- September 11th, 2013
- 1 Comment
Mobile Security, Online Privacy
Your iPhone or iPad probably has your entire life on it—from photos, apps, contacts, and communications. What would you do if it is ever stolen?
There are some preemptive measures you can take to make the loss less traumatic in the event your device does get stolen.
First of all, always be aware of your surroundings. Thieves target those who are oblivious to their surroundings, such that they will sneak up behind you and steal your device right out of your hands, or smoothly lift it out of your pocket or your bag– all without you ever knowing until your device is long gone.
Next, add a passcode lock on the phone so that whoever stole your device can’t scroll through your data or access your apps. Just make sure it isn’t 1234 or something easily guessable; otherwise it defeats the purpose of a passcode in the first place. Generally, the thief is going to format the device or dump it instead of trying to figure out the passcode.
Invest in an app that will let you encrypt your text messages, photos, and notes. Take advantage of any device encryption capabilities to protect your data.
You should also be performing regular backups with iCloud. This way, you can remotely wipe the stolen device and restore all your data and apps once you have a replacement. It’ also a good idea to turn on Apple’s “Find My iPhone” or download and install a similar device-finding app. If you don’t have the Find My iPhone feature enabled before the device is stolen, you are out of luck. If you have it turned on, you increase your chances of getting it back.
But what should you do if the device is gone, gone, GONE?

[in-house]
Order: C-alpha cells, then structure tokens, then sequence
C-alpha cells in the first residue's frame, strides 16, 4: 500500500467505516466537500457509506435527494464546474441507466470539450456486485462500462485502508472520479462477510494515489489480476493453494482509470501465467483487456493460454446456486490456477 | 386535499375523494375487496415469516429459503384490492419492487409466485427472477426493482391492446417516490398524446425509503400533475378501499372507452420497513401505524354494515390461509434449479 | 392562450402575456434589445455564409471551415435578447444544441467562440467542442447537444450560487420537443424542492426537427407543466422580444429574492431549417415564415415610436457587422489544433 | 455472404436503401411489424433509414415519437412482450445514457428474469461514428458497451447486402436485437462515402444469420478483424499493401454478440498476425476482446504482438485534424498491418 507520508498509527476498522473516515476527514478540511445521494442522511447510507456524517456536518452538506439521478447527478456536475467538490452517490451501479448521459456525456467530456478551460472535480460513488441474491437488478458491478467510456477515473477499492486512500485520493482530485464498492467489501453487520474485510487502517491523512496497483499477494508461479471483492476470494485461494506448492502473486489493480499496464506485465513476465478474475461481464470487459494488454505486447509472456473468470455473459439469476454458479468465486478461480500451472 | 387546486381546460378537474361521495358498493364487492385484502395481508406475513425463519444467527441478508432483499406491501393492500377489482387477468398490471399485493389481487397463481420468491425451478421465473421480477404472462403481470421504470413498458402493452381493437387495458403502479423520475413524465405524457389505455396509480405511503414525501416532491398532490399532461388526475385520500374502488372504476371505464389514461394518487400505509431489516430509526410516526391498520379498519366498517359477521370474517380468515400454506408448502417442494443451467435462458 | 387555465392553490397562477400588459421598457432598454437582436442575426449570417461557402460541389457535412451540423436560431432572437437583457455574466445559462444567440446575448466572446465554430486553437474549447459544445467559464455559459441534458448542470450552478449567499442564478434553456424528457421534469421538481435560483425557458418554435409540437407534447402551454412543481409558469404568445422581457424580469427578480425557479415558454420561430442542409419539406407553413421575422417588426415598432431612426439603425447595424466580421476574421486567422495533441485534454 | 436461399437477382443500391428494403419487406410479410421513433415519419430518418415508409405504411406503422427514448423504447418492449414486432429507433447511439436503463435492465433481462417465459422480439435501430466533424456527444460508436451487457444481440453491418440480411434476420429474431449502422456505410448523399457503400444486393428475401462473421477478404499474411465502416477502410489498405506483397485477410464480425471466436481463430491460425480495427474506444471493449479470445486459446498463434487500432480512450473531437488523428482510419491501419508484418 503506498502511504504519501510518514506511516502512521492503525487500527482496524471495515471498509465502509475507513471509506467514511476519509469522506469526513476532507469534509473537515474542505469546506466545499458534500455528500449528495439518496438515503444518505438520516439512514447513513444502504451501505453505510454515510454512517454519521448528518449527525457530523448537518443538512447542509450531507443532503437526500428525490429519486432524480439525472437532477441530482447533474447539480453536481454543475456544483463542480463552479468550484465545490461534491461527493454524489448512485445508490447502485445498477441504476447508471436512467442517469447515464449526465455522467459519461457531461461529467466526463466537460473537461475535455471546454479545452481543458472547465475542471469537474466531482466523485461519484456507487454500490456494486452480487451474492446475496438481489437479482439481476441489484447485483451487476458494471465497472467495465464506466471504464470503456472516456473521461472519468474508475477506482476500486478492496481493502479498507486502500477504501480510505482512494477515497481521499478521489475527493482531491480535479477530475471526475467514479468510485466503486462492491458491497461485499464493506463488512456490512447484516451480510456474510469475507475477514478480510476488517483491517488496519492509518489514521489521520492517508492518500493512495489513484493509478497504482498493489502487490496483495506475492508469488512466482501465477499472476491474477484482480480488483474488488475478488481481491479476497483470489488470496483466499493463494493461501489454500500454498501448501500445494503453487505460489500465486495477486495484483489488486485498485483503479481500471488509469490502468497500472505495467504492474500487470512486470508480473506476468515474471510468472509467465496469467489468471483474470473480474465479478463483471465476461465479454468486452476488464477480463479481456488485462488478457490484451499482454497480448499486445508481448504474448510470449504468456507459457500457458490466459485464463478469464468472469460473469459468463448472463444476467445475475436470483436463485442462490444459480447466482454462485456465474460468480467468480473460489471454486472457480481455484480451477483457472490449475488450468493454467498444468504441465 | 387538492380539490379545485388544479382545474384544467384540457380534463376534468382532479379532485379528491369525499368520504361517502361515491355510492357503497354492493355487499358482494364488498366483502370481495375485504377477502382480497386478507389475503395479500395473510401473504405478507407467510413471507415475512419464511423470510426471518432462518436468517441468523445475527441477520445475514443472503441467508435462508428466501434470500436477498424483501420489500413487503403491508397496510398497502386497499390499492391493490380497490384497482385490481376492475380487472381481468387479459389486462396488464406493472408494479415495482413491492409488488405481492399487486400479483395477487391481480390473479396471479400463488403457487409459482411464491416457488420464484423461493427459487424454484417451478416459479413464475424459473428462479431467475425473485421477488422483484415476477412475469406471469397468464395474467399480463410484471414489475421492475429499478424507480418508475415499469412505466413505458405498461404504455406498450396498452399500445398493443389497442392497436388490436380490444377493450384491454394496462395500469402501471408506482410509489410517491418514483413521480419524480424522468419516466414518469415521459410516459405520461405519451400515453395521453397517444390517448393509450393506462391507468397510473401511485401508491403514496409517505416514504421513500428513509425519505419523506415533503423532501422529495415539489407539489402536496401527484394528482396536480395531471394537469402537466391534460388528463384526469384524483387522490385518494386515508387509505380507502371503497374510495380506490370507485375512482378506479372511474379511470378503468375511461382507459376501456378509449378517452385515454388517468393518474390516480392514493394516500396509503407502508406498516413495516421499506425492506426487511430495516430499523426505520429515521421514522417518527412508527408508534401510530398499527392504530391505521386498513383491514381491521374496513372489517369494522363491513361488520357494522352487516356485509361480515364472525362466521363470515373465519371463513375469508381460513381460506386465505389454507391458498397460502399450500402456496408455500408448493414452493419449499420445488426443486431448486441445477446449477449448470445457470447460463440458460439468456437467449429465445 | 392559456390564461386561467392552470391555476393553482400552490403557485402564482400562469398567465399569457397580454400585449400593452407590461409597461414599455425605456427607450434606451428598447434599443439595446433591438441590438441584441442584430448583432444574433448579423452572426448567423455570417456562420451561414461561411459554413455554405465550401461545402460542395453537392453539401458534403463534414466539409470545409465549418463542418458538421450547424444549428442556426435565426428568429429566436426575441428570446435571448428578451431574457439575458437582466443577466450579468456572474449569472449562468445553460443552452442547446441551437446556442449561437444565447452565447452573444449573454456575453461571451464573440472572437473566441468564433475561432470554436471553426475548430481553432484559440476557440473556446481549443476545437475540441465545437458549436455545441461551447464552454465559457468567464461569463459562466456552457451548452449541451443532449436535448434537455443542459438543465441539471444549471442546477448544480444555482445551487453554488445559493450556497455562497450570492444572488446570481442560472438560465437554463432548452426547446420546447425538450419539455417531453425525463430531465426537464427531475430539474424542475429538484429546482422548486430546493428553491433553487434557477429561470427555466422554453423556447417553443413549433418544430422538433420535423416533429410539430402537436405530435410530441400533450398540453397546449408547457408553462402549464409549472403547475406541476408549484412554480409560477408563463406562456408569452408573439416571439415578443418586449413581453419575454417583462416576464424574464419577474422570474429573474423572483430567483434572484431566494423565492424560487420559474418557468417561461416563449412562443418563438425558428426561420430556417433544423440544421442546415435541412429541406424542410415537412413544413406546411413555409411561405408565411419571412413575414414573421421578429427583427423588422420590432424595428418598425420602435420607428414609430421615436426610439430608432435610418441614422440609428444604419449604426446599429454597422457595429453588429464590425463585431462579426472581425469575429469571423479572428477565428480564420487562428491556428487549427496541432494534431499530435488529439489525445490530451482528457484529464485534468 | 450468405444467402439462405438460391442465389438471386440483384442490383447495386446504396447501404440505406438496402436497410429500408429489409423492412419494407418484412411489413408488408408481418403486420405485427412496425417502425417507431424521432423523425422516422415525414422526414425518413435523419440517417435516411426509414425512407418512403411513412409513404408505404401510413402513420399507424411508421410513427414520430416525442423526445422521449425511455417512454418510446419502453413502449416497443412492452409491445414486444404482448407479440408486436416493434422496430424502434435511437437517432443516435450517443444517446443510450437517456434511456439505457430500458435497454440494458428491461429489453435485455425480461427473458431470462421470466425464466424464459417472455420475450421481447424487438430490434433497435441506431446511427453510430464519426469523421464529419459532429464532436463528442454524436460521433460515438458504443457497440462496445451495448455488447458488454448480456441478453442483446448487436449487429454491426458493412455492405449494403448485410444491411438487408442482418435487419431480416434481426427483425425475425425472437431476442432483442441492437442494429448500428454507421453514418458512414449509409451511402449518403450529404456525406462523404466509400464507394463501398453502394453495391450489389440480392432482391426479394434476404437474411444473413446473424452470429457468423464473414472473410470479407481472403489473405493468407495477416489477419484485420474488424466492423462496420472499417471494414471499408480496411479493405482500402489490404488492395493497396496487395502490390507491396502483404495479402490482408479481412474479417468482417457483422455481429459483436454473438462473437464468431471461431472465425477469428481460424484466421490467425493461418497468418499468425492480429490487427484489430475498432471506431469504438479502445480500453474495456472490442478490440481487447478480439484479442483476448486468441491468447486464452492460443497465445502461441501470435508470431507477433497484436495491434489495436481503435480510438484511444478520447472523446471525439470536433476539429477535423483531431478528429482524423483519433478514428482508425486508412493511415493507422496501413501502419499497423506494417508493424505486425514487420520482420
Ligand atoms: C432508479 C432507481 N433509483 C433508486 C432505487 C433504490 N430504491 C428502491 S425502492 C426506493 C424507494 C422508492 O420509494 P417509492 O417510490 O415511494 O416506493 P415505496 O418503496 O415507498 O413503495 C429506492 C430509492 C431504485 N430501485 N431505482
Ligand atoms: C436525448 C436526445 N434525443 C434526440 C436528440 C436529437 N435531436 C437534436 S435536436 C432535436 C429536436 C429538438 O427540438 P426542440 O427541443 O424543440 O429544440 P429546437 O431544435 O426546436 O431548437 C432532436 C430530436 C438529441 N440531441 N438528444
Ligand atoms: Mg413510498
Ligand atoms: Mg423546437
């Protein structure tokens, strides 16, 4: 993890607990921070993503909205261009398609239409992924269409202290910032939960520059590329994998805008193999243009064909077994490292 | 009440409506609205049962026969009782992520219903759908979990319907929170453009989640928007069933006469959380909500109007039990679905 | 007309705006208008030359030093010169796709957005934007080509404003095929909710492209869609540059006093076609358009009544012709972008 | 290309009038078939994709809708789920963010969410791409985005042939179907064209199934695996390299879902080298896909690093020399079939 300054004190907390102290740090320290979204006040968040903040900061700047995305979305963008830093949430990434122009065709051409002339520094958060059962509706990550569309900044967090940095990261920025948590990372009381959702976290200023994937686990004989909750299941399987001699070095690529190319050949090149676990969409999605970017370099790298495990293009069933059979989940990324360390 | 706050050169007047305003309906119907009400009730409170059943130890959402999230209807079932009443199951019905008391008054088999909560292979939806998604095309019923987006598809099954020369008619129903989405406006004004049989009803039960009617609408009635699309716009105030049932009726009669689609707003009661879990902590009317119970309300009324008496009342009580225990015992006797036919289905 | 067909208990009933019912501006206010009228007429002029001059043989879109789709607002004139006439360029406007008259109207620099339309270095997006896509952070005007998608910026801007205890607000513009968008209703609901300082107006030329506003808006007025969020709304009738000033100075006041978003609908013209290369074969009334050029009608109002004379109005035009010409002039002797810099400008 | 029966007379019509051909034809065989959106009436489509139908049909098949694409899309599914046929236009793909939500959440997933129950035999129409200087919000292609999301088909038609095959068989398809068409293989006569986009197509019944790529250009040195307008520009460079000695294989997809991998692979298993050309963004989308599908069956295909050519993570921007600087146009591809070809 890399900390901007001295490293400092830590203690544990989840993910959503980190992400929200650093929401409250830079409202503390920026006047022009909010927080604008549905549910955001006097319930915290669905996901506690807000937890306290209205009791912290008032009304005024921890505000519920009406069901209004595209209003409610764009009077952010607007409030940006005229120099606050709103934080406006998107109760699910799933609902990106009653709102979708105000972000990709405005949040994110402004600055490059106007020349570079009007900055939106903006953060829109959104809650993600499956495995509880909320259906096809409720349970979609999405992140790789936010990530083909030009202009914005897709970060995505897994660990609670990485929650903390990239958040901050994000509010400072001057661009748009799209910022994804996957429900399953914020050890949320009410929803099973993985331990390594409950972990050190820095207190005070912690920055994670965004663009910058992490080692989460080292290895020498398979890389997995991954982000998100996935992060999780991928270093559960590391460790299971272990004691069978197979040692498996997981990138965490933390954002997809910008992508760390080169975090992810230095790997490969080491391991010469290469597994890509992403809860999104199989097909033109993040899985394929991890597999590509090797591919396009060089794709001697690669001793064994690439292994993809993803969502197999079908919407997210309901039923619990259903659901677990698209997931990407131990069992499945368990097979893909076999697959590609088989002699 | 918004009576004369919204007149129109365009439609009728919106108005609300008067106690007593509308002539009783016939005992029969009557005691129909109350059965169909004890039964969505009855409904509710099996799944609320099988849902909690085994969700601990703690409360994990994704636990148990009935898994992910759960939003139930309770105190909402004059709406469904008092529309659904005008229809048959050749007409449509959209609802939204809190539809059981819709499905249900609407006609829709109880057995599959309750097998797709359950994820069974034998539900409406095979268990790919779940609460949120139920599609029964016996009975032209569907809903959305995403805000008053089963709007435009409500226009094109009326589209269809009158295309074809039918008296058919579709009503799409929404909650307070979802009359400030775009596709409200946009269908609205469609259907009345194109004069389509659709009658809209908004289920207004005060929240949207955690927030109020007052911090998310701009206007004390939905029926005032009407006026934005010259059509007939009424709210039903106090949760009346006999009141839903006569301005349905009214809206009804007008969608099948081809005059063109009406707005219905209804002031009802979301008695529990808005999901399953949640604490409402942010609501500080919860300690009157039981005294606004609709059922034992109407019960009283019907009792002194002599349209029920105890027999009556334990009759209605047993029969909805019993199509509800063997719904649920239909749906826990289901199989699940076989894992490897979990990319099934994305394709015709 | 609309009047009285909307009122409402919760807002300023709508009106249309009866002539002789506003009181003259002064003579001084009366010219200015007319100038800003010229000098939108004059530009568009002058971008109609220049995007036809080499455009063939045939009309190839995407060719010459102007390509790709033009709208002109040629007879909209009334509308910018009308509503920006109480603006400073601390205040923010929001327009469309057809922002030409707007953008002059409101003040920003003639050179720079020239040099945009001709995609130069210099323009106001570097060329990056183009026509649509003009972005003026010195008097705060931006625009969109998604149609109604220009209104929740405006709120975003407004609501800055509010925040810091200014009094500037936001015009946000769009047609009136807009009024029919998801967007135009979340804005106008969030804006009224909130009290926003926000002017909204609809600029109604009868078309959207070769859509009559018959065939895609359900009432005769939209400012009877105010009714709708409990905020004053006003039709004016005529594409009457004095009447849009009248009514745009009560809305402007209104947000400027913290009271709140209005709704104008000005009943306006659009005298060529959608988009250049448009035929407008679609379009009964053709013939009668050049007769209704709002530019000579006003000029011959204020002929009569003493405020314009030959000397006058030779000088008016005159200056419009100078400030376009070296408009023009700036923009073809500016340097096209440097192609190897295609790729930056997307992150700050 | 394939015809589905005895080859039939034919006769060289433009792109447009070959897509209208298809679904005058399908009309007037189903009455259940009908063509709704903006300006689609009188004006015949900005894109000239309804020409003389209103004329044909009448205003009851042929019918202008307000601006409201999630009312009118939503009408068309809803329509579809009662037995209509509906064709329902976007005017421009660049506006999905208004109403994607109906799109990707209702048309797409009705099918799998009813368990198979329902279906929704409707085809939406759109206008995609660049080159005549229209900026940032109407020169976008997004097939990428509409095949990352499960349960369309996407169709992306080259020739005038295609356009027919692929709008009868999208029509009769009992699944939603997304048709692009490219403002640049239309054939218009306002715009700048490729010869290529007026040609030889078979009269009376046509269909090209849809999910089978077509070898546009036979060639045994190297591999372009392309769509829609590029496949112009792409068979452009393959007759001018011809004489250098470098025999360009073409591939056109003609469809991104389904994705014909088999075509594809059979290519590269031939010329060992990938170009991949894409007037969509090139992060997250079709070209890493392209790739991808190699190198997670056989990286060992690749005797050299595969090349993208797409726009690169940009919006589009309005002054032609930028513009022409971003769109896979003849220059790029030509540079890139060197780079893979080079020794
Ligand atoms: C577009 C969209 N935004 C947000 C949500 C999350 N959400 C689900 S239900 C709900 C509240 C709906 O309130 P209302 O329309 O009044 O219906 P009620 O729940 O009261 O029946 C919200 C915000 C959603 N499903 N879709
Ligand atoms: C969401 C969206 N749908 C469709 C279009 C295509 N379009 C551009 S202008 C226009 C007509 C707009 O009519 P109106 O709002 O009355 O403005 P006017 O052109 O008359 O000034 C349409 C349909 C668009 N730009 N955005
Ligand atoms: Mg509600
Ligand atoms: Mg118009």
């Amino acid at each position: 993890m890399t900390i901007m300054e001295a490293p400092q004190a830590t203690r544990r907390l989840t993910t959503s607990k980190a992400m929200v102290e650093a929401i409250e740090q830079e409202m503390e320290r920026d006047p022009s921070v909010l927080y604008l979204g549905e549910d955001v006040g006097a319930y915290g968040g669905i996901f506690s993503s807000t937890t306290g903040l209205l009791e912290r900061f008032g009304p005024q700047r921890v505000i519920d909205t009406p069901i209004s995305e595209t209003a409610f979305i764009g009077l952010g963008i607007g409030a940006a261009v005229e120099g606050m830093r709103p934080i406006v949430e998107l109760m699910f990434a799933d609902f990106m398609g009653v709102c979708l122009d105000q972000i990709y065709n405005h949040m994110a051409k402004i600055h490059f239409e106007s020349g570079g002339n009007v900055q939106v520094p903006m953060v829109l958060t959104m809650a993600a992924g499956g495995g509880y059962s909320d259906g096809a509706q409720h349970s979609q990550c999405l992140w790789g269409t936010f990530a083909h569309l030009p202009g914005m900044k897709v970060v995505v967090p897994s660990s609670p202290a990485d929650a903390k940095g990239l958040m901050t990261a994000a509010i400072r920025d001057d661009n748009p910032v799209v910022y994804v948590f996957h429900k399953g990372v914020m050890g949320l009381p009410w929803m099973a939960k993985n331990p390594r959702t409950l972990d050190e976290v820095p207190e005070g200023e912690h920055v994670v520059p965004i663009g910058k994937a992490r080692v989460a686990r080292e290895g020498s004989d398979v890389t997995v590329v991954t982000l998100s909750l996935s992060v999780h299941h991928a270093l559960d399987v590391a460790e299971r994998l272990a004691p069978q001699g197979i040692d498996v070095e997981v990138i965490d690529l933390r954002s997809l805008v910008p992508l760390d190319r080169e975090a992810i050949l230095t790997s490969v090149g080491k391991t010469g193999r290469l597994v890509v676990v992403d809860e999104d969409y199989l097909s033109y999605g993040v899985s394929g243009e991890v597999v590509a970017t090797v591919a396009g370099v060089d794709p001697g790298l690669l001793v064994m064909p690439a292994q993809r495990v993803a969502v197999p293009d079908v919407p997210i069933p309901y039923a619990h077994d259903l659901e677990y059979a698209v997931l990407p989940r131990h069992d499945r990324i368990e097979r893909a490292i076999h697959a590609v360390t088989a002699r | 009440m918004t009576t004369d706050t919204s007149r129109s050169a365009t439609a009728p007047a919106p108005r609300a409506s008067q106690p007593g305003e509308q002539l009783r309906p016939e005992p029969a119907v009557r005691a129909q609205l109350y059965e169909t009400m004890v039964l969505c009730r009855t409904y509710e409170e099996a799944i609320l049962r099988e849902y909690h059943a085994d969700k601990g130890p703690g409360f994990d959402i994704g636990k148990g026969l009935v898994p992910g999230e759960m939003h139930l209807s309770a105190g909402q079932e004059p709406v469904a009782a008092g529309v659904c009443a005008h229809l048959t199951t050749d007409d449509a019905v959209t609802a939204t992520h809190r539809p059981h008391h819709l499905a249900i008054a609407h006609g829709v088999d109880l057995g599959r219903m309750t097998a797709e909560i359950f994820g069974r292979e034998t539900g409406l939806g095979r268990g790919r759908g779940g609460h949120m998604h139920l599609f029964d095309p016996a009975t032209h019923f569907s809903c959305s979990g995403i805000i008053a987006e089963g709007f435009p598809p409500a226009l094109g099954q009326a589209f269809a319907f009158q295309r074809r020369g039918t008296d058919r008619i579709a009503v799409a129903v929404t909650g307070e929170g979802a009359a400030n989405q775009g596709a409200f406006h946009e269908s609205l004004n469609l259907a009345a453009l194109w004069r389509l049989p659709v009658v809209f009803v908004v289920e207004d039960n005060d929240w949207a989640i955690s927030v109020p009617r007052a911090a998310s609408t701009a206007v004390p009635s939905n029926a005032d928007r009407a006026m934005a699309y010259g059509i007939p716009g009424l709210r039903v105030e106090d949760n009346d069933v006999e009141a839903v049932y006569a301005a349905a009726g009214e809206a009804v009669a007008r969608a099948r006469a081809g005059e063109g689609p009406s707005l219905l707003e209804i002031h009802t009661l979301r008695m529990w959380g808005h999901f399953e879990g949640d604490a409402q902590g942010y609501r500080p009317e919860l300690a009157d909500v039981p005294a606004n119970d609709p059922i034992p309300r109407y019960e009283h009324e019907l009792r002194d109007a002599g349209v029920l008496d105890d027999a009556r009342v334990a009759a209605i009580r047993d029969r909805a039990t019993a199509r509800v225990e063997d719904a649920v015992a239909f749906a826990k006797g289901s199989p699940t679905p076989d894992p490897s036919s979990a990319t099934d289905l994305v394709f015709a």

Notify Relevant People
The first step is to notify the authorities and all the people who need to know. File a report with the police, since without it, they won’t be able to help you recover your device. The report may help when dealing with the mobile operator and insurance company.
Inform your cellular provider, so that you won’t be on the hook for any data charges or calls made without your authorization. Try to have the account suspended or canceled, so that the thief can’t rack up any charges. Also file a claim with your insurance company to get the ball rolling on a replacement.
Notify your employer, especially if you used your device to access work-related emails or downloaded corporate data. The IT department may have tracking tools at their disposal, or at least remotely lock it so that thieves can’t use it. Finally, let your friends and family know about the theft so that they are on the lookout for calls and emails that appear to be from you but were actually sent by the thief.
Track Your Device
If you have Apple’s free Find My Device service enabled, or if you’d downloaded one of the many location-tracking apps out there, then you can go online and try to figure out where your device is. These services use the device’s GPS tracking feature to display a dot on a map showing the general vicinity of the device. You can pass on this information to the police.
It’s important to remember that you should never confront the thief on your own to recover stolen property. Provide the police with the information you have so that they can take action, not you.
Depending on what kind of tracking device you have installed, you may have access to other security features, such as remotely changing security settings, remotely wiping the data entirely off the device, and even taking a snapshot of the user holding the device. Some apps offer a “scream” feature, where the owner can make the device emit a loud alarm to pinpoint its physical location. Even if you don’t have a tracking app, your IT department may still have the ability to monitor where your device is.
Change Your Passwords
Just in case, change your passwords, so that the thief can’t gain access to all your accounts. This includes email accounts, social networking, online banking, and even the iTunes store. This is important to protect yourself from the very real risk of identity or financial theft.